TRAVERSE CITY -- Teachers in Traverse City's public schools believe administrators have created a "culture of fear" that has substantially lowered staff morale.

It's become so bad, several told school board members Monday night, that staff across the district are afraid to air their concerns in fear of being targeted.

Their comments mostly referenced ongoing contract negotiations, as teachers enter their 10th month without a new agreement. Staff carried signs outside the administration building on Webster Street in Traverse City prior to Monday's board meeting.

"I'm mad I'm here," Central High School math teacher Steve Lockman said. "I don't know if you can put the pieces back."

Board members did not address the teachers after they spoke, except for President Fred Tank, who thanked them after saying he was "rattled by the intensity" of their remarks.

Teachers worked all year under the terms of their previous contract, which expired Aug. 31, 2008. A mediator has been requested this summer to reach a deal.

Some teachers at Central High School won't work on their own time this summer to develop a new program for next year, in part due to the lack of a resolution, teacher Greg Farmer said.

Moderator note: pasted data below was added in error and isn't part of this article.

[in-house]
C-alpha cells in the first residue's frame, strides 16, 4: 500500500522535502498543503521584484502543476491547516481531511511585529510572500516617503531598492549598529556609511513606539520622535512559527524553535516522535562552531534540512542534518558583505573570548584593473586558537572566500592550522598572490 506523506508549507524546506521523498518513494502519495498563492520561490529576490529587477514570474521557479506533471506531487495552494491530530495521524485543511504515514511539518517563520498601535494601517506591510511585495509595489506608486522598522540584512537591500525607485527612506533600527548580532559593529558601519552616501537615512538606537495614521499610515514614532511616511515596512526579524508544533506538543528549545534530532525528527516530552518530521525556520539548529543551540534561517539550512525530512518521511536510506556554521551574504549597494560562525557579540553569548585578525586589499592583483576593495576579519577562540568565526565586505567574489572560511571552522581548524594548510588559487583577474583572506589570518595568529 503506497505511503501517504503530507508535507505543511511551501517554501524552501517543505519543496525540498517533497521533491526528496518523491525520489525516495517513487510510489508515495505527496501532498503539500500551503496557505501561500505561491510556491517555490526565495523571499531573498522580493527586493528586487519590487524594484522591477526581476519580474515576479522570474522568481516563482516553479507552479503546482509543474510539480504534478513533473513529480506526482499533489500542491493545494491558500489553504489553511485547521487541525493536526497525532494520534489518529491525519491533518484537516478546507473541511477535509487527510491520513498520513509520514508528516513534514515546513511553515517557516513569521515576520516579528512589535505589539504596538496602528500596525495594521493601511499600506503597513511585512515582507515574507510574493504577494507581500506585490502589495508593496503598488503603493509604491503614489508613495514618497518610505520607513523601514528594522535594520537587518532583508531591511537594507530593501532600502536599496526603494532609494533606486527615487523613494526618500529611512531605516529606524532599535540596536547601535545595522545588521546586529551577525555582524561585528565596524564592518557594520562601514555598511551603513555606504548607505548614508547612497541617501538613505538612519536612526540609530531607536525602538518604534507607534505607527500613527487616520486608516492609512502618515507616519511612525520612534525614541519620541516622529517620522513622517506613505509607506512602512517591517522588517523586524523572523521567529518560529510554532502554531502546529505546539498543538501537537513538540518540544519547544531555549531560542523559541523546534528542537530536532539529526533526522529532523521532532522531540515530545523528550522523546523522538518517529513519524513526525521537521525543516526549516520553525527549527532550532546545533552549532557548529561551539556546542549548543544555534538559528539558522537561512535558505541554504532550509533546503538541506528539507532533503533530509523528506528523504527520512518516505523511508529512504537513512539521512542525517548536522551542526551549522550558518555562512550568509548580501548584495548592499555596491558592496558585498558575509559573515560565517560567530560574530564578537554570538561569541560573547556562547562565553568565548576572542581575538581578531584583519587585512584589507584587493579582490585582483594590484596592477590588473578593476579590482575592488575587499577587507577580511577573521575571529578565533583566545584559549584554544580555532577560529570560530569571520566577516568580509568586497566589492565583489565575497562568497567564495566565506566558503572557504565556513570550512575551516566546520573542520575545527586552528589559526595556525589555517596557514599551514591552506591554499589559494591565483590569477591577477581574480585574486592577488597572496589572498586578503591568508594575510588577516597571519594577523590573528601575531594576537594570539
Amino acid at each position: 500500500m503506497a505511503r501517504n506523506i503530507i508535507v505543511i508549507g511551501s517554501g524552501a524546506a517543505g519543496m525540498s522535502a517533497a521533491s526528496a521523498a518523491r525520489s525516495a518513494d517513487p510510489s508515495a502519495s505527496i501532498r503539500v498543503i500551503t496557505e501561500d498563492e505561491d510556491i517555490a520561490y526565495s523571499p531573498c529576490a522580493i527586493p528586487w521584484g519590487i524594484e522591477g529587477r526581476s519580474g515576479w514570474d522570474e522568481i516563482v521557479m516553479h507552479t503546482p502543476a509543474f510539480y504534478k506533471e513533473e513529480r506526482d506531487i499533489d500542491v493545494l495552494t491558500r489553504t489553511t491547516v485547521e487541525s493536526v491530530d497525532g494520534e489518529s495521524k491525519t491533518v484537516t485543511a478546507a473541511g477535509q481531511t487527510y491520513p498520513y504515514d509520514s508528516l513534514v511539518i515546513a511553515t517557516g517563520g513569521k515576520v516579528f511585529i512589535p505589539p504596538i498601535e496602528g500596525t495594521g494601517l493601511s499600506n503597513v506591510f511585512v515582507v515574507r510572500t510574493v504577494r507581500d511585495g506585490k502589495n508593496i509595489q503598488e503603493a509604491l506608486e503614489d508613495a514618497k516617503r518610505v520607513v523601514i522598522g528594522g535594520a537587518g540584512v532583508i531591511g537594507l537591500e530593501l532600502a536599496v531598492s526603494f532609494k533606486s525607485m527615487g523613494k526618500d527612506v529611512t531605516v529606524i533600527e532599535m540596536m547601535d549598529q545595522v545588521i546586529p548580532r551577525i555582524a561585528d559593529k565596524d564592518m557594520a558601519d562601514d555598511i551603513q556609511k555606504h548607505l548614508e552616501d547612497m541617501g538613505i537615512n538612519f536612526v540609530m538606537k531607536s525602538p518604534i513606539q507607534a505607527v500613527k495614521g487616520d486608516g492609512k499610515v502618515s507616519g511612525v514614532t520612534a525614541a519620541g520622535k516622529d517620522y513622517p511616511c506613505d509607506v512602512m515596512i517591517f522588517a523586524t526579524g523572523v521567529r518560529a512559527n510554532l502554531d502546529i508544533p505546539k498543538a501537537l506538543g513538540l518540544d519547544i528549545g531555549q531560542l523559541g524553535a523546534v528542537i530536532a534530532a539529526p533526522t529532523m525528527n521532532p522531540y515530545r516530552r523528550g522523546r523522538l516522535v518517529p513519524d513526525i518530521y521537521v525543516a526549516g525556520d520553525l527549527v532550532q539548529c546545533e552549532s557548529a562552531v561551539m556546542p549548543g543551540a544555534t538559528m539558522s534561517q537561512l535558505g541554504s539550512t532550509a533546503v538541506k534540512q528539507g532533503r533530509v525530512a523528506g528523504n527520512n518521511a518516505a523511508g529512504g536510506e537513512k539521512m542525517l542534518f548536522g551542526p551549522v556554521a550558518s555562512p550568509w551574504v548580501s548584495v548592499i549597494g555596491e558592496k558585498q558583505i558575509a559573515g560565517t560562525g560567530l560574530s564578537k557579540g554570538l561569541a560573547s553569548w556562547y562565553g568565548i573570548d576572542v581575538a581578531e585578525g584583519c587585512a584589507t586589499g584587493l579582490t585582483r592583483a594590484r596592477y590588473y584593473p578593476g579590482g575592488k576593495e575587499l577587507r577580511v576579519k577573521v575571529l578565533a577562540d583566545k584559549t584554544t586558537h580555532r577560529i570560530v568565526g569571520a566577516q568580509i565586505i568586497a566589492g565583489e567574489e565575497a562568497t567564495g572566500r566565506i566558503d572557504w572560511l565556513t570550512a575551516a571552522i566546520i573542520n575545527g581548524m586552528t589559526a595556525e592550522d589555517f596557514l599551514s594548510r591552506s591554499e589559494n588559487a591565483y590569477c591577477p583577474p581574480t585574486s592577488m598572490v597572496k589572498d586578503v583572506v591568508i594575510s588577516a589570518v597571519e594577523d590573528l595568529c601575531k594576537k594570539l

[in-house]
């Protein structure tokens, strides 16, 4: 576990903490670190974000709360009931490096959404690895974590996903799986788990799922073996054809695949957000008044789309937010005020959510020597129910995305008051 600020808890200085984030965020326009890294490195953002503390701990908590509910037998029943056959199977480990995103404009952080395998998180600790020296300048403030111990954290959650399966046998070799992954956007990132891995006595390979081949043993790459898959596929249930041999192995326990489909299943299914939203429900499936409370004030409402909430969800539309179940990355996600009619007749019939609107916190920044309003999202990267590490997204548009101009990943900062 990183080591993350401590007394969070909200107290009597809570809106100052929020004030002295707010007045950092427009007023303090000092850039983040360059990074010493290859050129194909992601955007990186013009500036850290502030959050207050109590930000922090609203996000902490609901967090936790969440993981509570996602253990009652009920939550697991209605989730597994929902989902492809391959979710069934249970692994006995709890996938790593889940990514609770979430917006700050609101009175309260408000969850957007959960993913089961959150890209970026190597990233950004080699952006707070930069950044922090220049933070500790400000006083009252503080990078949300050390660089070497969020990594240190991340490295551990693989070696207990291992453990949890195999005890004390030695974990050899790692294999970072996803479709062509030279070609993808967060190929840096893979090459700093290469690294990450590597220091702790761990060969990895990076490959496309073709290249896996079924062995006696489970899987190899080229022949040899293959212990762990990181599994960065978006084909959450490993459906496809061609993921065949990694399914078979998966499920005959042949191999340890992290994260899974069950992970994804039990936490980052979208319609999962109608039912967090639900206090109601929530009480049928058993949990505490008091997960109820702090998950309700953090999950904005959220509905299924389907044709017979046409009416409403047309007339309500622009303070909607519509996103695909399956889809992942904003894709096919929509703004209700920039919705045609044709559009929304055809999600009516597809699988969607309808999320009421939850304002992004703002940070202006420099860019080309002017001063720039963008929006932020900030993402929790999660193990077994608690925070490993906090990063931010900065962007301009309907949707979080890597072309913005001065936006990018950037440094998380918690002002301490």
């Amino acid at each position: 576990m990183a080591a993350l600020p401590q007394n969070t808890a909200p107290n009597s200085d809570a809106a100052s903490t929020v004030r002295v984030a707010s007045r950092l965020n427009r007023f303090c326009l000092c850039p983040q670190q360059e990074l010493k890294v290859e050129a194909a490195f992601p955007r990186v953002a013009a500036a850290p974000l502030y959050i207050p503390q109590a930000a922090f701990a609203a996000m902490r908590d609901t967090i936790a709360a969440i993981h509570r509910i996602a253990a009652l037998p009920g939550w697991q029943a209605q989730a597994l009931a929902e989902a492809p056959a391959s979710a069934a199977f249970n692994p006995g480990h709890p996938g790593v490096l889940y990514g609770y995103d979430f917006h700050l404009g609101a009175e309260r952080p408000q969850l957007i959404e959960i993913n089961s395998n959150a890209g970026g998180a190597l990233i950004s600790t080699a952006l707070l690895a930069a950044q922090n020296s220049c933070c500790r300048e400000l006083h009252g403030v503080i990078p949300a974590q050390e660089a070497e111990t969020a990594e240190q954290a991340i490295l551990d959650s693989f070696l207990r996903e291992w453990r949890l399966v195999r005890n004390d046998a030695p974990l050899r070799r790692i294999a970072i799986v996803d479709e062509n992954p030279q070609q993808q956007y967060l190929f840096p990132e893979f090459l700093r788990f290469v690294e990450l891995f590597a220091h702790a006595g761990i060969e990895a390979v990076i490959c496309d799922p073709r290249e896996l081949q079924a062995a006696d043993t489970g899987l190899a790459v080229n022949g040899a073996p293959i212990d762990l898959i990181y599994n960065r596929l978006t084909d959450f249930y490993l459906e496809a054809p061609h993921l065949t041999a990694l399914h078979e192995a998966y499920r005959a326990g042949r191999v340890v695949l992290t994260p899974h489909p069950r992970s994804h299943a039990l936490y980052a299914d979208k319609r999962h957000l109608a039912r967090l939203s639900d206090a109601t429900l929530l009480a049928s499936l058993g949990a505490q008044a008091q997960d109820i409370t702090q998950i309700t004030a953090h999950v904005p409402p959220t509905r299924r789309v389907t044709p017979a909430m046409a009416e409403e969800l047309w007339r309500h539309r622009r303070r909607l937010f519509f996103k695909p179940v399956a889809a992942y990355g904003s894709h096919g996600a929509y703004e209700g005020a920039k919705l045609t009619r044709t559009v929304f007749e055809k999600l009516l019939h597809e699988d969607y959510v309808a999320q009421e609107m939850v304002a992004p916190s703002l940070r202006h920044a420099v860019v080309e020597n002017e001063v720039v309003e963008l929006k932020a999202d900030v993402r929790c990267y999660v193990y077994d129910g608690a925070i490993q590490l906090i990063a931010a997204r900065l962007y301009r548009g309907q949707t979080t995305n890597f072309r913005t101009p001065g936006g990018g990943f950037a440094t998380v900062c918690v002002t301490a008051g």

Superintendent James Feil said later the teachers' comments were not a surprise, but added that he didn't know what caused their assertions of low morale.

Negotiations have caused stress, he acknowledged, but said part of the problem could be that teachers don't have complete information about the district's financial health -- a significant factor, to be sure, in contract talks.

The district is facing a roughly $3 million shortfall for next year, and future projections shown Monday indicate that deficit is expected to increase.

"We don't know what their leadership is providing them," Feil said later. "Staff could have stayed here tonight. They could have even had comments at the end."

Teachers are aware of the finances, union President John Scrudato said.

But, he added, if the district truly was in dire straits, administrators would have approached the union about needing to increase class sizes or lay off staff.

"I'm not lying to my membership," Scrudato said. "What's being used to grow the business is the employees."

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